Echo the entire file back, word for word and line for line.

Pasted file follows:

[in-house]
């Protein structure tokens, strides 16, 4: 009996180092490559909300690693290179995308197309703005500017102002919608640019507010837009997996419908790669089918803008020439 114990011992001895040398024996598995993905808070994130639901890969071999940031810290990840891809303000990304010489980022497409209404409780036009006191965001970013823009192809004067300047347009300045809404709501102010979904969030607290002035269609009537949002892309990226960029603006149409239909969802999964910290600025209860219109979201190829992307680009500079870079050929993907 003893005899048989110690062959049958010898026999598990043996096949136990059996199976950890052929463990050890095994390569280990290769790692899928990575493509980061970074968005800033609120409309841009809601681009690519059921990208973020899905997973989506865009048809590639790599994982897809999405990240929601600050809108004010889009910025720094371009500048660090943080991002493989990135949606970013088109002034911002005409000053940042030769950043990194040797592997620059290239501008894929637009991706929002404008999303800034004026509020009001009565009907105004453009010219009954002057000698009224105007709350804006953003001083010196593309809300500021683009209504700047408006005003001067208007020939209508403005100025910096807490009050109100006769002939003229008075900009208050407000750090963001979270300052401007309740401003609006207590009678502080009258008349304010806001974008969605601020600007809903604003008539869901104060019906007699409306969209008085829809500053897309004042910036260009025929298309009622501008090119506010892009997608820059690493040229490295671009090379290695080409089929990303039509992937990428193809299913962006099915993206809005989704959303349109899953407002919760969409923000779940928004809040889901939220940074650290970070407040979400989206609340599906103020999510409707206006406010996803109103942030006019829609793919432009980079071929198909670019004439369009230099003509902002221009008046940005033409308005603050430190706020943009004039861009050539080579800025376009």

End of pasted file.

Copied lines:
[in-house]
């Protein structure tokens, strides 16, 4: 009996180092490559909300690693290179995308197309703005500017102002919608640019507010837009997996419908790669089918803008020439 114990011992001895040398024996598995993905808070994130639901890969071999940031810290990840891809303000990304010489980022497409209404409780036009006191965001970013823009192809004067300047347009300045809404709501102010979904969030607290002035269609009537949002892309990226960029603006149409239909969802999964910290600025209860219109979201190829992307680009500079870079050929993907 003893005899048989110690062959049958010898026999598990043996096949136990059996199976950890052929463990050890095994390569280990290769790692899928990575493509980061970074968005800033609120409309841009809601681009690519059921990208973020899905997973989506865009048809590639790599994982897809999405990240929601600050809108004010889009910025720094371009500048660090943080991002493989990135949606970013088109002034911002005409000053940042030769950043990194040797592997620059290239501008894929637009991706929002404008999303800034004026509020009001009565009907105004453009010219009954002057000698009224105007709350804006953003001083010196593309809300500021683009209504700047408006005003001067208007020939209508403005100025910096807490009050109100006769002939003229008075900009208050407000750090963001979270300052401007309740401003609006207590009678502080009258008349304010806001974008969605601020600007809903604003008539869901104060019906007699409306969209008085829809500053897309004042910036260009025929298309009622501008090119506010892009997608820059690493040229490295671009090379290695080409089929990303039509992937990428193809299913962006099915993206809005989704959303349109899953407002919760969409923000779940928004809040889901939220940074650290970070407040979400989206609340599906103020999510409707206006406010996803109103942030006019829609793919432009980079071929198909670019004439369009230099003509902002221009008046940005033409308005603050430190706020943009004039861009050539080579800025376009």